Prudence Carter, Sarah and Joseph, Jr. Dowling Professor of Sociology
Jose Itzigsohn, Professor of Sociology
Jennifer Nazareno, Barrett Hazeltine Assistant Professor of the Practice of Entrepreneurship
Tricia Rose, Chancellor's Professor of Africana Studies, Director of the Center for the Study of Race and Ethnicity in America
Tricia Rose is Chancellor's Professor of Africana Studies, Associate Dean of the Faculty for Special Initiatives, and Director of the Center for the Study of Race and Ethnicity in America. She specializes in 20th century African-American culture and politics, social thought, popular culture and gender issues. She is the author of Black Noise: Rap Music and Black Culture in Contemporary America (1994), Longing to Tell: Black Women Talk About Sexuality and Intimacy (2003) and The Hip Hop Wars: What We Talk About When We Talk About Hip Hop and Why It Matters (2008).
Prudence L. Carter is Sarah and Joseph Jr. Dowling Professor of Sociology at Brown University. From 2016-2021, Carter was E.H. and Mary E. Pardee Professor and Dean of the Graduate School of Education at the University of California, Berkeley. She is a sociologist whose primary research focuses on explanations of enduring inequalities in education and society and their potential solutions. Specifically, she examines academic and mobility disparities shaped by the effects of race, ethnicity, class, and gender in the U.S. and global society. Her books include the award-winning Keepin’ It Real: School Success beyond Black and White; Stubborn Roots: Race, Culture, and Inequality in U.S. & South African Schools; and Closing the Opportunity Gap: What America Must Do to Give Every Child an Even Chance, co-edited with Kevin Welner. Professor Carter is an elected fellow of the National Academy of Education, Sociological Research Association, and the American Education Research Association, and she is the 2021-22 President-elect of the American Sociological Association.
Jose Itzigsohn is a Professor of Sociology at Brown University. Itzigsohn is a Du Boisian sociologist who aims to rethink of the discipline along the lines proposed by W. E. B. Du Bois—as a discipline that is rooted in a historical understanding of the present, that is global and relational, and takes racialized modernity as the object of its work. He developed these ideas in his latest book, The Sociology of W. E. B. Du Bois (NYU Press, 2020), co-authored with Karida Brown. He has written two other books, one on the Dominican community in Providence, Encountering American Faultlines: Race, Class, and the Dominican Experience in Providence (Russell Sage Foundation, 2009), and another one on the informal economy in Latin America, Developing Poverty: The State, Labor Market Deregulation, and the Informal Economy in Costa Rica and the Dominican Republic (PSU Press, 2000). His interests are in developing a decolonial approach in sociology, the intersection of class and race in the U.S. and how this intersection affects the structural position and identity formation of different racialized groups, and in how the marginalized of racial and colonial capitalism build informal and solidarity economies.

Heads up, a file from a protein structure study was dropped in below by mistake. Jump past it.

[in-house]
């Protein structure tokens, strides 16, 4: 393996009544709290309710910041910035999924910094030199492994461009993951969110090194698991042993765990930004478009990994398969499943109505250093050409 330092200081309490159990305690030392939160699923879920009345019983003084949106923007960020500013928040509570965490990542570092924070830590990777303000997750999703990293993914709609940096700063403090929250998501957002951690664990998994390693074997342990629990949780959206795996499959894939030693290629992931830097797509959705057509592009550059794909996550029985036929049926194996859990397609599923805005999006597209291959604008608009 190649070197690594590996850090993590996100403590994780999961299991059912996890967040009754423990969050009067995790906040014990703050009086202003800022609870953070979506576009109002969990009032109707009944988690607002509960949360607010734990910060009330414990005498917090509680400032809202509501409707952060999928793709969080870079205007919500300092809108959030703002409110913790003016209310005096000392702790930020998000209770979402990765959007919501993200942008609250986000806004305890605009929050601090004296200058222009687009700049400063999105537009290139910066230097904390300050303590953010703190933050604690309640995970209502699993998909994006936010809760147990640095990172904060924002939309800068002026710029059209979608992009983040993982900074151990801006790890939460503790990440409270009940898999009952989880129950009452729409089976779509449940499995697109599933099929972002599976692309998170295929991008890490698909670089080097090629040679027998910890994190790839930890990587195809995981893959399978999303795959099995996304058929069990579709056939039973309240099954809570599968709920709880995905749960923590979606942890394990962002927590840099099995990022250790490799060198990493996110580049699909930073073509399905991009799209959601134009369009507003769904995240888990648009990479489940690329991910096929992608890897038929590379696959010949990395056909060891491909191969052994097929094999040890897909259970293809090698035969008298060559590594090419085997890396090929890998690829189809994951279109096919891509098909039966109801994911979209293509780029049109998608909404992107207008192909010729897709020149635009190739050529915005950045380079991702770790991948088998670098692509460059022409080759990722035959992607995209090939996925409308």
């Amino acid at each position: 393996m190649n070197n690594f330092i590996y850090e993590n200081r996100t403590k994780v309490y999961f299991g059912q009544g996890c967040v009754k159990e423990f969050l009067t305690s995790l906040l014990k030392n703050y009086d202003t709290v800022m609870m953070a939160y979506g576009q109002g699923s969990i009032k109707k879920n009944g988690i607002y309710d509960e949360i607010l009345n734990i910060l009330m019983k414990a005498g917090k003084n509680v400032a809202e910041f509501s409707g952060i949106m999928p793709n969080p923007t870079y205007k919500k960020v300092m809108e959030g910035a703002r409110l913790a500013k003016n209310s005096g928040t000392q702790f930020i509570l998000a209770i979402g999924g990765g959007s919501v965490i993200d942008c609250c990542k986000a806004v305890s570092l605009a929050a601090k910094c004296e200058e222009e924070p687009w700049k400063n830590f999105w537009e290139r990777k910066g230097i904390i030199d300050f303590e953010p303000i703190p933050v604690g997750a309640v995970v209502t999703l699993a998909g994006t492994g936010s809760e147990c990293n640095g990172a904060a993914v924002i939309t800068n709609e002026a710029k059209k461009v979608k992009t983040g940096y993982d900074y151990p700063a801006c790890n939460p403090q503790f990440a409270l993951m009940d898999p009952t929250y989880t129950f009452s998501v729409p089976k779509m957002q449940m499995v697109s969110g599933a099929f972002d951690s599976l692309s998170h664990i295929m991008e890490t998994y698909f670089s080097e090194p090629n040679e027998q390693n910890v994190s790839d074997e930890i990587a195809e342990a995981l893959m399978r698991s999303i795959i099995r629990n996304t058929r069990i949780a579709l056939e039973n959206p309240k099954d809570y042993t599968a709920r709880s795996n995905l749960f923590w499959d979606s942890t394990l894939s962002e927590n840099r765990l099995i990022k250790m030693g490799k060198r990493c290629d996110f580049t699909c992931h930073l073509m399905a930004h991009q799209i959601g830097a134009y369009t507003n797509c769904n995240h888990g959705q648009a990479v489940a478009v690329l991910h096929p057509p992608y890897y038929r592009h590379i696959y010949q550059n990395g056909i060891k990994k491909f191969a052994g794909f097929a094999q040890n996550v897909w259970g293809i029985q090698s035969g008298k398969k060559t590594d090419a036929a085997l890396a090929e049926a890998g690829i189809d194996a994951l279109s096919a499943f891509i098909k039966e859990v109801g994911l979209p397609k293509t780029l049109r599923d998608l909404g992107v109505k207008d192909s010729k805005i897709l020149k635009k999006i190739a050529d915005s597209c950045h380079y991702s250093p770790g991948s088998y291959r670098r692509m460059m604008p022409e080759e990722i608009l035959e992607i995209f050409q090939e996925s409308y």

Jennifer Nazareno is an Assistant Professor with a dual appointment in the Department of Behavioral & Social Sciences in the School of Public Health (SPH) and the Nelson Center for Entrepreneurship. Nazareno's specialty areas include medical sociology; structural determinants of health; women’s migration, labor, and entrepreneurship. Her most recently accepted articles include, “Between Women of Color: The New Social Organization of Reproductive Labor” in Gender & Society and “From Imperialism to Inpatient Care: Work differences of Filipino and White Registered Nurses in the United States and Implications for COVID-19 through an Intersectional Lens” in Gender, Work and Organization.